Math Games - numbers, geometry, algebra, trigonometry, calculus, and more answers questions

Math Games

Choose difficulty
Choose Math function


Player scoring:
0 sec
- - - - - - Highscores - - - - - -


Before you begin, be sure to select the difficulty setting and math function that you want. These options are at the top of the page and can only be changed after the game has stopped. The difficulty option shows the range of numbers that the problem can be constructed from, (0-10 means the problem can be from 0+0 to 10+10.

To start a session, click on the 'New Player' button. Enter your name, then click on the 'Start game' button to begin answering the problems. To answer a problem, just click on the button under the answer you want.

The game will track how many answers you get right and wrong and how long it takes you to get the correct answer (in seconds). You can stop the game at any time by clicking on the 'Stop game' button. This will put your current score in the Highscores area at the bottom.

To switch players, click on the 'New Player' button. As you switch players, the previous player's score will be added to the Highscores area.

Copyright © 2003 Patrick Lewis. All rights reserved.
Reproduction in whole or in part without permission is prohibited.

Thanks to The JavaScript Source

Bibliography and further reading about circles:

More about Geometry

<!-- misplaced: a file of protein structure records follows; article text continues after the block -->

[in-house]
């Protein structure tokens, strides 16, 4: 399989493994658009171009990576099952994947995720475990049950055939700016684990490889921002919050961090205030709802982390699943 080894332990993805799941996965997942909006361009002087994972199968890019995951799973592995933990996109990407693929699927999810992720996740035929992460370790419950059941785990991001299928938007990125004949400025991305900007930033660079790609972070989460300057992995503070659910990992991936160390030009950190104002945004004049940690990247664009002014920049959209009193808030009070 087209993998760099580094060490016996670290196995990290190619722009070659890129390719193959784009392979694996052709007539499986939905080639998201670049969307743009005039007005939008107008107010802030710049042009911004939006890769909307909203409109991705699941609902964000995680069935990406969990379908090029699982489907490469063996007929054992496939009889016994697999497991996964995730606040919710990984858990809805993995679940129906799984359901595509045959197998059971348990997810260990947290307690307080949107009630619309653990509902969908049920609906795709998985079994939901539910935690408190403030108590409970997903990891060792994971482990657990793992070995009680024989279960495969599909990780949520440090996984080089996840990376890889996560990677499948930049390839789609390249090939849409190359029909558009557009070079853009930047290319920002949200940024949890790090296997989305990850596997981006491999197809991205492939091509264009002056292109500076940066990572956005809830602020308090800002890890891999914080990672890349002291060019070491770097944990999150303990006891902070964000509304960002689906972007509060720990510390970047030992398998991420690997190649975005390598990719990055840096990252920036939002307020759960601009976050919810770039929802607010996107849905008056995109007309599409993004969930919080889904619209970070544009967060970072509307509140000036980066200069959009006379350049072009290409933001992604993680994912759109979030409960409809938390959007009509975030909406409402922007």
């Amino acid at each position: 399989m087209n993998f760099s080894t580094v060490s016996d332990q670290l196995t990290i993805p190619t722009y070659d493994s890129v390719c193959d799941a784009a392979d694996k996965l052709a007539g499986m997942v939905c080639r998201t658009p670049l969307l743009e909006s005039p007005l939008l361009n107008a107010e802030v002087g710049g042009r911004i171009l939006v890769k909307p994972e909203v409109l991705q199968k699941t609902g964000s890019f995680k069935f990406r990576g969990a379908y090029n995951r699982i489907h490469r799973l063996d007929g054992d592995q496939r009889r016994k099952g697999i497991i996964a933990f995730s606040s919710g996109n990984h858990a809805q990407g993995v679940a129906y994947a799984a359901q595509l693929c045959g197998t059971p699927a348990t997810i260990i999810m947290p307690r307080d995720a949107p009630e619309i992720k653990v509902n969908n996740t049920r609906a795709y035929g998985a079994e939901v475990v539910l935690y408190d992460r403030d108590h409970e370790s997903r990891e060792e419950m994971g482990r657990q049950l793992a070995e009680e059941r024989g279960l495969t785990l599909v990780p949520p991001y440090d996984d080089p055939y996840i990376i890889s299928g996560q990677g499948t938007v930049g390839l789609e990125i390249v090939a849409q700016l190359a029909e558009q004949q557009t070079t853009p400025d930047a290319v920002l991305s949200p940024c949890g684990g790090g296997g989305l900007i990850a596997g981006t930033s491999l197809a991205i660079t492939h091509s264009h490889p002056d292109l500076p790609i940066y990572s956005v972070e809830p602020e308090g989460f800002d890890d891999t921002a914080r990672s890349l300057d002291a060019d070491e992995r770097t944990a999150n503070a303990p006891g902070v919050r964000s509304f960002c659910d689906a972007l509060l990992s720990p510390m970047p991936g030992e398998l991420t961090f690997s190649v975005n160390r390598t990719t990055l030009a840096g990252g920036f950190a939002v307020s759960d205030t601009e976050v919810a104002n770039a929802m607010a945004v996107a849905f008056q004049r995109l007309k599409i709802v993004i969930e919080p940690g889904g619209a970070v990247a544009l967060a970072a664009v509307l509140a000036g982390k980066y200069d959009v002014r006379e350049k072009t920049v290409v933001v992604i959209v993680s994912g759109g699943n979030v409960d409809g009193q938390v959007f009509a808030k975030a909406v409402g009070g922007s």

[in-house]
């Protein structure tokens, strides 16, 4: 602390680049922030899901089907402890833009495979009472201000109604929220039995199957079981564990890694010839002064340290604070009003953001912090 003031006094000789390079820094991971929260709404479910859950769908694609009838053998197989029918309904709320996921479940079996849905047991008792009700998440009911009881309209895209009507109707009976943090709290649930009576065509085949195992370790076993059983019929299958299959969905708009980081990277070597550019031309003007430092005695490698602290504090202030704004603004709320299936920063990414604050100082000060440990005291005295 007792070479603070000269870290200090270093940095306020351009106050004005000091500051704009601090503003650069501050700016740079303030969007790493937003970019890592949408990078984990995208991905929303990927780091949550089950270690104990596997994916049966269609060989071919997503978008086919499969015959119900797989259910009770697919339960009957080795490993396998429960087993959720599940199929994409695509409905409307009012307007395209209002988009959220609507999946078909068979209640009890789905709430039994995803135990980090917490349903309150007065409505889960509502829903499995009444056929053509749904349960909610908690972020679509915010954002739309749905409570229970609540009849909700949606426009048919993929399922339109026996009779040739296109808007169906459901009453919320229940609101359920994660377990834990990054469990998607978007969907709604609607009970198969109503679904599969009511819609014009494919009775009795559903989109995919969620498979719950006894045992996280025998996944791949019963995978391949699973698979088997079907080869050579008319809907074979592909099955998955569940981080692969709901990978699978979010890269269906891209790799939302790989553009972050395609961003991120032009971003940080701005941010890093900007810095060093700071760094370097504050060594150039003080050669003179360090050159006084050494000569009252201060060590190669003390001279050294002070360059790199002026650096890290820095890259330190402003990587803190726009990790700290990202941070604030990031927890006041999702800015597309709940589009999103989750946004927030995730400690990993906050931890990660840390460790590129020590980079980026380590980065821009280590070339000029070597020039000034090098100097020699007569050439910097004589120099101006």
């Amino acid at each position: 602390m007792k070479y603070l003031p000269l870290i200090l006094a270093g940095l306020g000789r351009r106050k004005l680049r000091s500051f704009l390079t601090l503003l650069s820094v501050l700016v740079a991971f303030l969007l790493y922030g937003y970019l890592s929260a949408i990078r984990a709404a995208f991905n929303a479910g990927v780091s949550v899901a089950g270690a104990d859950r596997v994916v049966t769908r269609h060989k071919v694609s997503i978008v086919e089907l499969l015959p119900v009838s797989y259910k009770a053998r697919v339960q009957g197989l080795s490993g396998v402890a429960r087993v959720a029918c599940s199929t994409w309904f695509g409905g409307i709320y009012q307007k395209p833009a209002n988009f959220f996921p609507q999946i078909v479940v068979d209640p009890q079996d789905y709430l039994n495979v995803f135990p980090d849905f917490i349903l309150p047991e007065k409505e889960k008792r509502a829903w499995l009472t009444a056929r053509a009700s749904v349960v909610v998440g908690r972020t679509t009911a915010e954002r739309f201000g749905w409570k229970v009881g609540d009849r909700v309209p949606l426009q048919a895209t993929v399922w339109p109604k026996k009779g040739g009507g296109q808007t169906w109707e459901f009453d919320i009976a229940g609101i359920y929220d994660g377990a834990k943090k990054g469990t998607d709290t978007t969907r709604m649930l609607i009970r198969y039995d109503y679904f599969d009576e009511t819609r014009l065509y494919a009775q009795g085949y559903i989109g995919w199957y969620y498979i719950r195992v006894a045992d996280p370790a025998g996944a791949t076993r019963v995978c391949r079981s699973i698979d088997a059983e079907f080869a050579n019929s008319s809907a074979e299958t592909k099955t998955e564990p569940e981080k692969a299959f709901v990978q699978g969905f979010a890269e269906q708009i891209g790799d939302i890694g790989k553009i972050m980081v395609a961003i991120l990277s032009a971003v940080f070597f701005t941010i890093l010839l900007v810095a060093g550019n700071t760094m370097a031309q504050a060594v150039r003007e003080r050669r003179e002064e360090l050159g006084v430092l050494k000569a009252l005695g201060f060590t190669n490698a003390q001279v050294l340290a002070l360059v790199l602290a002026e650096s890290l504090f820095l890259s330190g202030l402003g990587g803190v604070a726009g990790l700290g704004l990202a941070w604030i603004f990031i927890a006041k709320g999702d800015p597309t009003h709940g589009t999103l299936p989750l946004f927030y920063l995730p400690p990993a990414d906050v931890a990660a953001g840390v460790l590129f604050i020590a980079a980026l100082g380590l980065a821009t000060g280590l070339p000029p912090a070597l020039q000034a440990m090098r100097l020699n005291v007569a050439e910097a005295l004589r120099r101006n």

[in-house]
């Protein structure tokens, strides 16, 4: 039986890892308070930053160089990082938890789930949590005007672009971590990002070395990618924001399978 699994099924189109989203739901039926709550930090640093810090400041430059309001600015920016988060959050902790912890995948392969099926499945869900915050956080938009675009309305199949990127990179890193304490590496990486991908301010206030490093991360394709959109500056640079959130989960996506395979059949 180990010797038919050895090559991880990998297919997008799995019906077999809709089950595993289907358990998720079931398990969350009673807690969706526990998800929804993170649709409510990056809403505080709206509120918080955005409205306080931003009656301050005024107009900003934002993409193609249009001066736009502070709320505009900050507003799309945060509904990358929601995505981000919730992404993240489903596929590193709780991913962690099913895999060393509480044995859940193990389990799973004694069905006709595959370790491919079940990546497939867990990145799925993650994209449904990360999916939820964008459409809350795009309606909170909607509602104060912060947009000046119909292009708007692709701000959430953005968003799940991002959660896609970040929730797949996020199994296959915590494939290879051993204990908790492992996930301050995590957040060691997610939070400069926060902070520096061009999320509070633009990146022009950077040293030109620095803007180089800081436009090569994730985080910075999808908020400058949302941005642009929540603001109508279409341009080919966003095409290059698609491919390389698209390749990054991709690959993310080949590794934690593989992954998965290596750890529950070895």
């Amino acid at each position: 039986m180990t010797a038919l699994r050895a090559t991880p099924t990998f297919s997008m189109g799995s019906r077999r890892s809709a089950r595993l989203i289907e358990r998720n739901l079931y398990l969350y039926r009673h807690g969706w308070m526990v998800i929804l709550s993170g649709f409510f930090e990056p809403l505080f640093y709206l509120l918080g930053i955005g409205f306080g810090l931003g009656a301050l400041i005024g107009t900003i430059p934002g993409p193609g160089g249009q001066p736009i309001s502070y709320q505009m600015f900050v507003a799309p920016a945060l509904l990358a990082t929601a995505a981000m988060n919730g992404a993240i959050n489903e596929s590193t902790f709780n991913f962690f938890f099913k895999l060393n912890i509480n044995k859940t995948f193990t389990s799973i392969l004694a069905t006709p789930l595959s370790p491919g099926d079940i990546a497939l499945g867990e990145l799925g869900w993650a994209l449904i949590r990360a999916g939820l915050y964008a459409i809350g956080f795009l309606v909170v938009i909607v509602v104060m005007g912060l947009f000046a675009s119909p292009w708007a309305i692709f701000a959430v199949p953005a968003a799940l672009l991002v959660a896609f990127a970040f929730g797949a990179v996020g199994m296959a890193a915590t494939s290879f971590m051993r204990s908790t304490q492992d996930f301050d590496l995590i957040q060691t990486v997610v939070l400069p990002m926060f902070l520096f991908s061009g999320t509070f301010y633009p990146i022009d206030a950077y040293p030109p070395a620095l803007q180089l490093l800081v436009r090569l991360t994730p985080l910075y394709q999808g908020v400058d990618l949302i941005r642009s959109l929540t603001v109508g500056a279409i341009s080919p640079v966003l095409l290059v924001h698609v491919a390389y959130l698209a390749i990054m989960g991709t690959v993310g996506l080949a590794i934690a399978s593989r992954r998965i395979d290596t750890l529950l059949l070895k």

More about Math home

Professor Carr

Karen Eva Carr, PhD.
Assoc. Professor Emerita, History
Portland State University

Professor Carr holds a B.A. with high honors from Cornell University in classics and archaeology, and her M.A. and PhD. from the University of Michigan in Classical Art and Archaeology. She has excavated in Scotland, Cyprus, Greece, Israel, and Tunisia, and she has been teaching history to university students for a very long time.

Professor Carr's PSU page

Help support! (formerly "History for Kids") is entirely supported by your generous donations and by our sponsors. Most donors give about $10. Can you give $10 today to keep this site running? Or give $50 to sponsor a page?

For the US election, check out' page on the Constitution. From the Revolution on, people have fought for the right to vote. In the 1800s, Andrew Jackson got poor white men the vote; the Civil War and Lincoln brought the vote to African-American men. In the 1900s, women got the vote, and Martin Luther King Jr. fought to force white people to actually let black people vote.